“Too fat and heavy” some shouted, and Nokia listened. The Nokia Lumia 925 fixes the two biggest complaints of then prospective Lumia 920 buyers, its thickness and weight. While the 925 does have some more features(or lack thereof) for differentiation, it was mostly like a hotfix patch for the Lumia 920. We had checked out the device earlier at the launch event in London. It looked a lot different and shied away from the colourful Lumia legacy with a more conservative look with Nokia having brought back aluminium into its fold again. But personally, not having had a personal hands on experience with the Lumia 925(unlike Varun) made me skeptical of the design, until now. Yes, the ritualistic unboxing shattered some pre-conceived notions of mine. We have thus documented the box contents and my initial impressions of the device in this video, watch –
Pretty standard packaging from Nokia here, nothing special. Since we had the white version, the headphones alone in the package were white, we did wish the charger and the micro USB cable were white too, but hey, the Lumia 920 was similar, so they probably used the same. And here goes our detailed initial impressions of the Lumia 925.
First ever impression when I took the device out of the box was how thin and light the device felt. The fine print from Nokia’s websites tell us that the Lumia 925 is 8.5mm thick(volume thickness, Nokia notes) and weighs 139g, a far cry from the 185g weight of the Lumia 920. May be we are used to heavier devices, but the device felt really light, meaning it was most definitely not a dense solid feeling, it felt like the device was hollow or something, a feeling we could relate to our first experience with the iPhone 5. Numbers don’t lie, the iPhone 5 is a lot lighter in actual weight but it was very weird to feel a similar experience with the 139g heavy Lumia 925. May be it’s the surface area and equal weight distribution that did the trick.
While we didn’t mind the Lumia 920’s weight and thickness, it was frequently brought up as a flaw, and to every one who had a problem with those aspects of the 920, the 925 will be a delight to use, but at the expense of some functionality. Yes, the device loses its internal wireless charging abilities(in comparison to the 920), with three contact points that enable the device to sport a snap-on wireless charging shell just like the Lumia 720. And if you thought the colour scheme of the Lumia 920 was bland, the wireless charging shells that come in all kinds of Lumia colours will satisfy your need and fix that “hey it doesn’t look like a Lumia!” problem.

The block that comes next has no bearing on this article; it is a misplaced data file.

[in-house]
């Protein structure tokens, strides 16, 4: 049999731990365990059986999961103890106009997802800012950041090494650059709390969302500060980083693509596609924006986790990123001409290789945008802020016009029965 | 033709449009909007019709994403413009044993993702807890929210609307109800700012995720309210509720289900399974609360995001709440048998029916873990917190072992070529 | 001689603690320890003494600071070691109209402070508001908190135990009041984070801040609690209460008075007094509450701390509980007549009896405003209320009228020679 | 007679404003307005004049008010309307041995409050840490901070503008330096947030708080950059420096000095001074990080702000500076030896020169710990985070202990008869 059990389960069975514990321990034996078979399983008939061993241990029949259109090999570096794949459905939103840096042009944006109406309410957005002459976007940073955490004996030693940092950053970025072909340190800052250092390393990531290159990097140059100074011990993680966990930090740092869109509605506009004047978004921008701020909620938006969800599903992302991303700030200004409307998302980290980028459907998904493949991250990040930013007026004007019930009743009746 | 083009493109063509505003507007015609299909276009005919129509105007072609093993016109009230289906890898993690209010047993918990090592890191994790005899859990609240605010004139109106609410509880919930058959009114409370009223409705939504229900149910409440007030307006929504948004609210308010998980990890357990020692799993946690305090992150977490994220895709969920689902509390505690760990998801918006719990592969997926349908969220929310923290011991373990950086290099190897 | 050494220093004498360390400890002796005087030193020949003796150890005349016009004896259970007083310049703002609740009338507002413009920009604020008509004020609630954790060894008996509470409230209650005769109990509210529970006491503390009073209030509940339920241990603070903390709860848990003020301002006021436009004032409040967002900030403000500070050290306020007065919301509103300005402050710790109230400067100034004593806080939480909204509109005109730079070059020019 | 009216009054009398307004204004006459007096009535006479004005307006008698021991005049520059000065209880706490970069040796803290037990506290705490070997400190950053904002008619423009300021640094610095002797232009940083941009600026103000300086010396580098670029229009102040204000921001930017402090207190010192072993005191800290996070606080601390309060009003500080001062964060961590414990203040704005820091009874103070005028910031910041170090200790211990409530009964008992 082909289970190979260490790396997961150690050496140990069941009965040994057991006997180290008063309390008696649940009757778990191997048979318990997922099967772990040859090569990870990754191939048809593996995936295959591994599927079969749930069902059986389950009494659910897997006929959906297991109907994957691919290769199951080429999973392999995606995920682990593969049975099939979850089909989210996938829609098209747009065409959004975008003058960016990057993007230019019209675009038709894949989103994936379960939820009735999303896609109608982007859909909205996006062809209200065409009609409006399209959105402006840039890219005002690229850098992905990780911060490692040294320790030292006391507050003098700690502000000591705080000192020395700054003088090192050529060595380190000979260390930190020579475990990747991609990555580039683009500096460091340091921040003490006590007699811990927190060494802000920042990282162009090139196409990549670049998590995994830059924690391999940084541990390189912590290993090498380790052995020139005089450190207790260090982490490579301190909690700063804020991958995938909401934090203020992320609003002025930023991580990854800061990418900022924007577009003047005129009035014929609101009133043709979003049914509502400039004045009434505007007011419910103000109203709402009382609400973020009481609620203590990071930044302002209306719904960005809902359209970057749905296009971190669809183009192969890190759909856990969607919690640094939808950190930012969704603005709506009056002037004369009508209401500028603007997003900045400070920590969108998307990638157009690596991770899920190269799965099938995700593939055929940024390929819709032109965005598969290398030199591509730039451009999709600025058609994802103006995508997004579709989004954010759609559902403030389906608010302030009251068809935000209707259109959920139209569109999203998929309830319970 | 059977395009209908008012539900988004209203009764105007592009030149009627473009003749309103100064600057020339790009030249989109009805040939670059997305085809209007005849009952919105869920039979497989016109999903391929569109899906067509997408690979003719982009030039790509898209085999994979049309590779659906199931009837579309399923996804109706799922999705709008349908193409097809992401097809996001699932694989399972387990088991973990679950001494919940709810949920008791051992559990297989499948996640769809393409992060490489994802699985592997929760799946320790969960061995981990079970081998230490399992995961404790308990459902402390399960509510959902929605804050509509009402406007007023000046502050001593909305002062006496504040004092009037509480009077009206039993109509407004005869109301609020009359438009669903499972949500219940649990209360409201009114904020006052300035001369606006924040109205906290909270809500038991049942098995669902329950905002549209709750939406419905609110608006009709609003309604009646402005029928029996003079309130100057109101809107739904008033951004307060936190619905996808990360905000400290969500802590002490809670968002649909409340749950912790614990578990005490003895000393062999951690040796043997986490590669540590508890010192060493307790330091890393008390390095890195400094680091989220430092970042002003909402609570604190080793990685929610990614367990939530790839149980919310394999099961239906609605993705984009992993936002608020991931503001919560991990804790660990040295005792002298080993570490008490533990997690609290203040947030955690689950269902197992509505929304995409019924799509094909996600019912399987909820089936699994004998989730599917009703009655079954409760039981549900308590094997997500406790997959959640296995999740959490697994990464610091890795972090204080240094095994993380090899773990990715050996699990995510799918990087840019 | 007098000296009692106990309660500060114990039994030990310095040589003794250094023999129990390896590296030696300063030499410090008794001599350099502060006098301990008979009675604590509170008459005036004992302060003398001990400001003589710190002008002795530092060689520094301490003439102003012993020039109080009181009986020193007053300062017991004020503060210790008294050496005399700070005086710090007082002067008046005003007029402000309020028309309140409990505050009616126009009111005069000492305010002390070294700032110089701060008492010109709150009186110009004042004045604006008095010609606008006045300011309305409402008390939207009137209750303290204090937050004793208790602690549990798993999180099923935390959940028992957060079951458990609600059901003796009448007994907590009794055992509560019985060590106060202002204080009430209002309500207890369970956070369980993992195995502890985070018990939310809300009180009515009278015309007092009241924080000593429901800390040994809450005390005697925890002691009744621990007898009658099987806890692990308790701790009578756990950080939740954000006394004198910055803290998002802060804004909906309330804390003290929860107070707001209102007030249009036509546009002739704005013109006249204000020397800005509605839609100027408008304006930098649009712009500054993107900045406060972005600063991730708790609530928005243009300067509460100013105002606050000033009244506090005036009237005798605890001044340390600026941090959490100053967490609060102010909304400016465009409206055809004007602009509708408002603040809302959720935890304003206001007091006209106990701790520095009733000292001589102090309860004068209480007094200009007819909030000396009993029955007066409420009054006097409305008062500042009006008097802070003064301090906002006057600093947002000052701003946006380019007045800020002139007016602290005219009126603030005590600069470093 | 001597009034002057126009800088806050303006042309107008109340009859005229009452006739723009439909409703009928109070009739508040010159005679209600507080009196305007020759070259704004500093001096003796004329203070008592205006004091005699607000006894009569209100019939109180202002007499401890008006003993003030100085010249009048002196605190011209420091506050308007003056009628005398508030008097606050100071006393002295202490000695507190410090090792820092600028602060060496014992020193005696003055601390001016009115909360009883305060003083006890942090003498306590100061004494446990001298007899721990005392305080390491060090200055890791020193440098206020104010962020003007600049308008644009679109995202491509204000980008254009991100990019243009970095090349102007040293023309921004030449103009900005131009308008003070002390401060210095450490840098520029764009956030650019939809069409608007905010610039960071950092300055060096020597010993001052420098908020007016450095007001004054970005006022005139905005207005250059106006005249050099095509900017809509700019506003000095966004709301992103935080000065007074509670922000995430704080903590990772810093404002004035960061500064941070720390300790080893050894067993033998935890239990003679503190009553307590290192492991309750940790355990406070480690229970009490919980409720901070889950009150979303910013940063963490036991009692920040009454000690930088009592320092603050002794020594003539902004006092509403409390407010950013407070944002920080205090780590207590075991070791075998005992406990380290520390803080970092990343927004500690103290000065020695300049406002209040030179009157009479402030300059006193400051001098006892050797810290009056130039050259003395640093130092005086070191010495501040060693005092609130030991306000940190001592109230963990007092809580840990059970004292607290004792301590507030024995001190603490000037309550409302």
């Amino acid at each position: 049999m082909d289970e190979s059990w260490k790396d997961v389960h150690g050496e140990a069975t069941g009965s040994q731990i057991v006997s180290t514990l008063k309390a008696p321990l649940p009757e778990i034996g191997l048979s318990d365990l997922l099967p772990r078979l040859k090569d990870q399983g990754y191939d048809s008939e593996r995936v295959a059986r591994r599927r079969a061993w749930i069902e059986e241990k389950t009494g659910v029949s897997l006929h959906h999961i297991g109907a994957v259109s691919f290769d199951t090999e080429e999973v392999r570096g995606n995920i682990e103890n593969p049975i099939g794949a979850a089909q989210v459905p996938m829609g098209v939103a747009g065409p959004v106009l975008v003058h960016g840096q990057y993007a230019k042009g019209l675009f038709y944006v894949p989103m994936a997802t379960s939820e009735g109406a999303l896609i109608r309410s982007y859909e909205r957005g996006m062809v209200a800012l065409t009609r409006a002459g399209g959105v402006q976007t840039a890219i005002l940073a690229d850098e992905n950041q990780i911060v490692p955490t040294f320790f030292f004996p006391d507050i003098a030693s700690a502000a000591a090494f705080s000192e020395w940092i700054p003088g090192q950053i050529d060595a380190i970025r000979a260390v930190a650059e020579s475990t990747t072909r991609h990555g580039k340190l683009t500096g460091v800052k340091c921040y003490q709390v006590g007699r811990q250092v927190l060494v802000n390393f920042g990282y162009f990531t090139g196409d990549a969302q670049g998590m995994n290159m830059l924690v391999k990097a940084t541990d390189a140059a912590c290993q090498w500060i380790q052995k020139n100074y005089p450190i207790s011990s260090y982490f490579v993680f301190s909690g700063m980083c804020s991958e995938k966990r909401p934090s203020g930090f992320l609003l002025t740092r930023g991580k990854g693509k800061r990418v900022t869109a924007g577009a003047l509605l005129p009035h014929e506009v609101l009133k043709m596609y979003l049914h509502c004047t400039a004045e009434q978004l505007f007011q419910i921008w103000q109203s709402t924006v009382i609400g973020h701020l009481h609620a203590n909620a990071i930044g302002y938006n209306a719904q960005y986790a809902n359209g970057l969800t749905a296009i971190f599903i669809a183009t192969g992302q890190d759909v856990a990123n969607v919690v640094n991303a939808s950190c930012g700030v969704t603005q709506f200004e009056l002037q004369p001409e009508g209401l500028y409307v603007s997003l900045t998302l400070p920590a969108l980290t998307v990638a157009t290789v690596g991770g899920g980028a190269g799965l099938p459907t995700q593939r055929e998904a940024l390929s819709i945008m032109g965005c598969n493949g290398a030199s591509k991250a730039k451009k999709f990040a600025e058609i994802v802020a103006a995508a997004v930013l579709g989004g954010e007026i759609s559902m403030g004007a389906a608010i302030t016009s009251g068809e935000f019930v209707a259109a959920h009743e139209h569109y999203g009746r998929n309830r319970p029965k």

Most hardware aspects of the Lumia 925 are similar to the 920 with a few exceptions. The display, which is a 4.5″ AMOLED panel with a 1280×768 resolution is different from the LCD panel on the 920, but sports all the tech that the 920 came with, like super sensitivity, 60 Hz refresh rate etc. And at the same time, it helped Nokia in thinning the phone down.
Another slight change is the 8.7megapixel unit that is almost spec-to-spec similar to the 920 except for the “World’s first” six element lens. The sixth element of the lens is an improvement and an addition over the 920’s 5-element lens, and Nokia says that the extra element will add some extra sharpness that add to the clarity of the image. And not only that, the ISO can now go up to 3200, and the algorithms have somewhat changed with the update. We will test it out and let you know if there are any changes. But the differences are not only in hardware, but in software too.
The Nokia Lumia 925 ships with the latest “Amber” firmware that enables some new functionality. Most notable change is “Glance screen” which enables a low power screen saver for the lock screen and lets you wake it using a double tap, like the Nokia N9. The “Amber” update also brings in some camera tricks in the way of the Nokia Smart Camera, which can manipulate your image in a lot of ways after taking a burst of 10 images, and the firmware enables it to be set as default on long press of the shutter button.
Another interesting change we saw was the Windows capacitive button acting as a pulsating light for notifications. We haven’t tested its functionality in detail but it did blink while charging, and hopefully should work for various other notifications too. This is similar to the various yesteryear Symbian devices having a “breathing” light on their home buttons.
So, that’s about it for our first impressions of the Lumia 925, we will certainly have a lot more to talk about in our review. Check back soon for more coverage and do keep and eye on our YouTube channel for more Nokia Lumia 925 videos.
More pictures –
Note – We sourced this Lumia 925 from the UK, no idea about the Indian units and their availability yet, sorry! But we will keep you posted!